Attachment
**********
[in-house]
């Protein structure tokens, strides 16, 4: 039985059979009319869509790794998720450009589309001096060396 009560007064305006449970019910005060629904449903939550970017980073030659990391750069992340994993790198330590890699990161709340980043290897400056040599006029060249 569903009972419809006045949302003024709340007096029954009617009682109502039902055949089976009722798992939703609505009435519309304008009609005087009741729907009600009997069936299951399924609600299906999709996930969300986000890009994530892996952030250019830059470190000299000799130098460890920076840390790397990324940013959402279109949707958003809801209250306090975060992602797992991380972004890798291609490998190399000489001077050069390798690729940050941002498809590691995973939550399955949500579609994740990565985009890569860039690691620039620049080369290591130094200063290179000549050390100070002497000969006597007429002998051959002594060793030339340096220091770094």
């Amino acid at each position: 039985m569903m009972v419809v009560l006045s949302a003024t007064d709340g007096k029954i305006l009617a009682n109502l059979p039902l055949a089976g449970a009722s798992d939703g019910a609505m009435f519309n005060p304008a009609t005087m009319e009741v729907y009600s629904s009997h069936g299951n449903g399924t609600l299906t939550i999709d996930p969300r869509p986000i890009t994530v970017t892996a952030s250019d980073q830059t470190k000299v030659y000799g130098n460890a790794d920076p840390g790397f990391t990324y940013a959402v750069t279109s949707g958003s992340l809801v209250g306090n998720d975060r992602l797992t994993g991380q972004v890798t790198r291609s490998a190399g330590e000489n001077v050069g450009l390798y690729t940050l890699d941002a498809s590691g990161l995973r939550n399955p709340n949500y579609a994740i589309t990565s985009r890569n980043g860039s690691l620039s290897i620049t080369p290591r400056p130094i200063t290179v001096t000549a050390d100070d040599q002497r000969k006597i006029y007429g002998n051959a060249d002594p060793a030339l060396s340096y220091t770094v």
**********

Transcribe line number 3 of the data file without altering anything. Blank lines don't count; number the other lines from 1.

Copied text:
């Amino acid at each position: 039985m569903m009972v419809v009560l006045s949302a003024t007064d709340g007096k029954i305006l009617a009682n109502l059979p039902l055949a089976g449970a009722s798992d939703g019910a609505m009435f519309n005060p304008a009609t005087m009319e009741v729907y009600s629904s009997h069936g299951n449903g399924t609600l299906t939550i999709d996930p969300r869509p986000i890009t994530v970017t892996a952030s250019d980073q830059t470190k000299v030659y000799g130098n460890a790794d920076p840390g790397f990391t990324y940013a959402v750069t279109s949707g958003s992340l809801v209250g306090n998720d975060r992602l797992t994993g991380q972004v890798t790198r291609s490998a190399g330590e000489n001077v050069g450009l390798y690729t940050l890699d941002a498809s590691g990161l995973r939550n399955p709340n949500y579609a994740i589309t990565s985009r890569n980043g860039s690691l620039s290897i620049t080369p290591r400056p130094i200063t290179v001096t000549a050390d100070d040599q002497r000969k006597i006029y007429g002998n051959a060249d002594p060793a030339l060396s340096y220091t770094v």